BY MAX PARROTT
The City Council Committee on Environmental Protection held an oversight hearing Wednesday on the response to the flooding in South Ozone Park that inundated about 80 homes with sewage in the early hours of Nov. 30.
The hearing, led by Committee Chair Costa Constantinides and Councilwoman Adrienne Adams, offered testimony from victims about the aftereffects of the flooding and the Department of Environmental Protection (DEP) Commissioner Vincent Sapienza, who clarified that the incident was caused by a perfect storm of miscommunication and engineering problems.
Sapienza testified that it took the agency seven hours and a dozen 311 calls to realize that the problem was not localized, but area-wide. Then, once the agency tracked down the sewer that was causing the blockage to the 150th Street Bridge overpass, they could not get to it because in the 1980s, the DEP allowed the state to build a highway over the sewer that blocked access.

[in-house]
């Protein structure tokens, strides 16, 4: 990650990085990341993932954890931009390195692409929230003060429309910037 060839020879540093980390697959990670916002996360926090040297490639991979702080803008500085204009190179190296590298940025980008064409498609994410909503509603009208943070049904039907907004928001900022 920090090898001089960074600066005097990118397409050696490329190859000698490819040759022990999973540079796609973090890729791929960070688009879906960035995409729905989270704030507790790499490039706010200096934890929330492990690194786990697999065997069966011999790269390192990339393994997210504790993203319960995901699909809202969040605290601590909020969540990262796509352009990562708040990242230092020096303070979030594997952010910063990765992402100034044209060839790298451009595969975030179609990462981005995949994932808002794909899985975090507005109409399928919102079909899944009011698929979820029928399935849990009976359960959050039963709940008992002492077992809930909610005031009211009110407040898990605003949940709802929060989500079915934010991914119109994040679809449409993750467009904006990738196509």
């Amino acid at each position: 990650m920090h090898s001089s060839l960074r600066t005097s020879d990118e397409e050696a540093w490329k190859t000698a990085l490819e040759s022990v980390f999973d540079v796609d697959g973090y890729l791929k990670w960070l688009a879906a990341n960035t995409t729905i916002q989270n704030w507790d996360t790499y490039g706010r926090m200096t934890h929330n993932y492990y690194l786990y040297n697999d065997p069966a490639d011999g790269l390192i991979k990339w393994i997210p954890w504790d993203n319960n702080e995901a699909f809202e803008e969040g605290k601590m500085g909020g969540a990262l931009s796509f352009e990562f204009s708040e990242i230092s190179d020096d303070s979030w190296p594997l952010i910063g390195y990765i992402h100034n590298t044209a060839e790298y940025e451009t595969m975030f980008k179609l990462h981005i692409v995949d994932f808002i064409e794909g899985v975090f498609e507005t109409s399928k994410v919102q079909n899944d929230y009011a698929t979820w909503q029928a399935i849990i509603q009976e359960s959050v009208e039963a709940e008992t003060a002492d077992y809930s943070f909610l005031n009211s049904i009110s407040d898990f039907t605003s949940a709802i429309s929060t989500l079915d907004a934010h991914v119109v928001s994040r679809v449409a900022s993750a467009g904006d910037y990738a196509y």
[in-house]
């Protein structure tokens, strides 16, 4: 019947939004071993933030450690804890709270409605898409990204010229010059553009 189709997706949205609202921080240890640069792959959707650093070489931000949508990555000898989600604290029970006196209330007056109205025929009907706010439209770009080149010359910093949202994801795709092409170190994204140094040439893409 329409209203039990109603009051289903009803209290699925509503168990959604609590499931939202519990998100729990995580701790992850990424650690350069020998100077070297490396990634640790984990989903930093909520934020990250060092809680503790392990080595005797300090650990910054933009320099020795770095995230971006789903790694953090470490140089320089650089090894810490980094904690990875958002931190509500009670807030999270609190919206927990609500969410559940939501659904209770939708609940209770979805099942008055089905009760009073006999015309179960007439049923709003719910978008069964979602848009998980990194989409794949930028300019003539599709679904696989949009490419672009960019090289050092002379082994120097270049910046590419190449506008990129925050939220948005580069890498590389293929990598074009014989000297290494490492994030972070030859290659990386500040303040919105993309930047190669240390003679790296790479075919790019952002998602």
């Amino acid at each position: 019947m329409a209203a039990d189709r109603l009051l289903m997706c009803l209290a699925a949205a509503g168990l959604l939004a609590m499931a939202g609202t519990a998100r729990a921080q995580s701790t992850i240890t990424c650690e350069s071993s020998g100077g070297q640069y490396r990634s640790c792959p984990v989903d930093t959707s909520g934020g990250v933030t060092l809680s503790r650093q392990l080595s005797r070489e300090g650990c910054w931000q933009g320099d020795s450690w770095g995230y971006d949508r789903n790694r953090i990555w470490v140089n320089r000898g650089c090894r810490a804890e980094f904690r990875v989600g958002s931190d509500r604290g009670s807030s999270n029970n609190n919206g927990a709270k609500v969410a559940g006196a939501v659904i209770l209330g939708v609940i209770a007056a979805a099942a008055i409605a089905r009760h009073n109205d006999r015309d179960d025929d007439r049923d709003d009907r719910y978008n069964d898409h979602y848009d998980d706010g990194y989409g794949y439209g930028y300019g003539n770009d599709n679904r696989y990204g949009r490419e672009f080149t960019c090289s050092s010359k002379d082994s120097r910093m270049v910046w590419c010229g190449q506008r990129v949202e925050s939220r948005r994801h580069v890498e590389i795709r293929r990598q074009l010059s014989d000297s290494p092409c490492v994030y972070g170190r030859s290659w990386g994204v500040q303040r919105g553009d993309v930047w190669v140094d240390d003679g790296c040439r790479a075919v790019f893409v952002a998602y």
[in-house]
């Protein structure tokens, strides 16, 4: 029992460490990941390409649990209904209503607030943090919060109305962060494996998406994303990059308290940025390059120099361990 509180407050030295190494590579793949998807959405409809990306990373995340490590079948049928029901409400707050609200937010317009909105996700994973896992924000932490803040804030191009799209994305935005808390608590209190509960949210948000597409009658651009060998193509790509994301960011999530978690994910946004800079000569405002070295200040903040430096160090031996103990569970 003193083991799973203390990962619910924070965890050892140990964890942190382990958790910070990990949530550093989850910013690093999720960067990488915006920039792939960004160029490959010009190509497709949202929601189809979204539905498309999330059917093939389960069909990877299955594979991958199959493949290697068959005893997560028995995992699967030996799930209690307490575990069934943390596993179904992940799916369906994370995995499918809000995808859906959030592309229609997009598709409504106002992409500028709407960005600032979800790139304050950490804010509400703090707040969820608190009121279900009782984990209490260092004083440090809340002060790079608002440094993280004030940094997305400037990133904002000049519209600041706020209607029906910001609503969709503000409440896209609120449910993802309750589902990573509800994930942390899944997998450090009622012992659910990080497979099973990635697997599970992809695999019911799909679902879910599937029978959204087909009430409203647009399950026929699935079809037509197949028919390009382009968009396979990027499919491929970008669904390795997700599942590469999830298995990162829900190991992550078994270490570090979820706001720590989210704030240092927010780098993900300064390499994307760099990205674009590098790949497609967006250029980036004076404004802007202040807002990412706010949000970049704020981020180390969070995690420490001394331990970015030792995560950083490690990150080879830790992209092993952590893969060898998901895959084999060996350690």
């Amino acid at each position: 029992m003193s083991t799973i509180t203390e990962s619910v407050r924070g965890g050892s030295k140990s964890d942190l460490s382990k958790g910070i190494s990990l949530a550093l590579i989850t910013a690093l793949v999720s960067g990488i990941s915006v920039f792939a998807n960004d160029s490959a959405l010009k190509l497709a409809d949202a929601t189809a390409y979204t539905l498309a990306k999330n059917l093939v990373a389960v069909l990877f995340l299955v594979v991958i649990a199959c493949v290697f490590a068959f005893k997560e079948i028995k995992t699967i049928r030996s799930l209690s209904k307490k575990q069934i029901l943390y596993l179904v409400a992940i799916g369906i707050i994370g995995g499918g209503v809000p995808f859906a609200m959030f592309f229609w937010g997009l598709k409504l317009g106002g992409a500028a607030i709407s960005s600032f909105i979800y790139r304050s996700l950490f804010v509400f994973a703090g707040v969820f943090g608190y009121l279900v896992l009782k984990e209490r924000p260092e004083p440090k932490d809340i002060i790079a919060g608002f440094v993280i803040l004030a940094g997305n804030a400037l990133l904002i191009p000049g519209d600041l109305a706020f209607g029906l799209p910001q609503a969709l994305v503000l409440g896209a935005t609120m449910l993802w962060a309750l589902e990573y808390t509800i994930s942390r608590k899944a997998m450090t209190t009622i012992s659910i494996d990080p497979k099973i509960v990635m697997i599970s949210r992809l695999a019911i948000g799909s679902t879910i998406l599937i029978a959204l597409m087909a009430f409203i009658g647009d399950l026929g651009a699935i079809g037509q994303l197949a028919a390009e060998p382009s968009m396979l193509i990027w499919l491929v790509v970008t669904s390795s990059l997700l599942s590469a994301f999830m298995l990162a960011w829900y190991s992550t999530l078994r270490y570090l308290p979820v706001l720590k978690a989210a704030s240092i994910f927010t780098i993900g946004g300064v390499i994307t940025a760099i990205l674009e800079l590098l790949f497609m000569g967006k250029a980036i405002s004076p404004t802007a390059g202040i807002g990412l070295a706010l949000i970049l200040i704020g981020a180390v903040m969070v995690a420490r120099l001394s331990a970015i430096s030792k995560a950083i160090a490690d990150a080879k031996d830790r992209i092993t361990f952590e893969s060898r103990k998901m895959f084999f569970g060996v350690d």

Instead of clearing the blockage, the agency had to install a system that would direct water flow around the blocked sewer. Sapienza said that the agency is currently evaluating whether to abandon the sewer entirely in the future.
In the wake of the incident — the city’s largest sewage backup in five years — residents testified about the mounting expenses of reclaiming their homes.
“Many families have missed work and missed school, some are concerned about black mold in their homes, and others don’t know where to start because they don’t have the means to begin repairs,” said Adams.
Though Comptroller Scott Stringer granted an emergency procurement of funds in order to clean affected residents’ basements of sewage and replace damaged boilers, residents said that they have had to file additional claims for other resulting personal expenses.
Leron Harmon testified that his family is still living in a hotel because his house is uninhabitable. Heat vents from his basement carried the smell of sewage through his entire house forcing him to throw out his living room set and two mattresses.
“The smell from the sewage went through every single room,” Harmon said.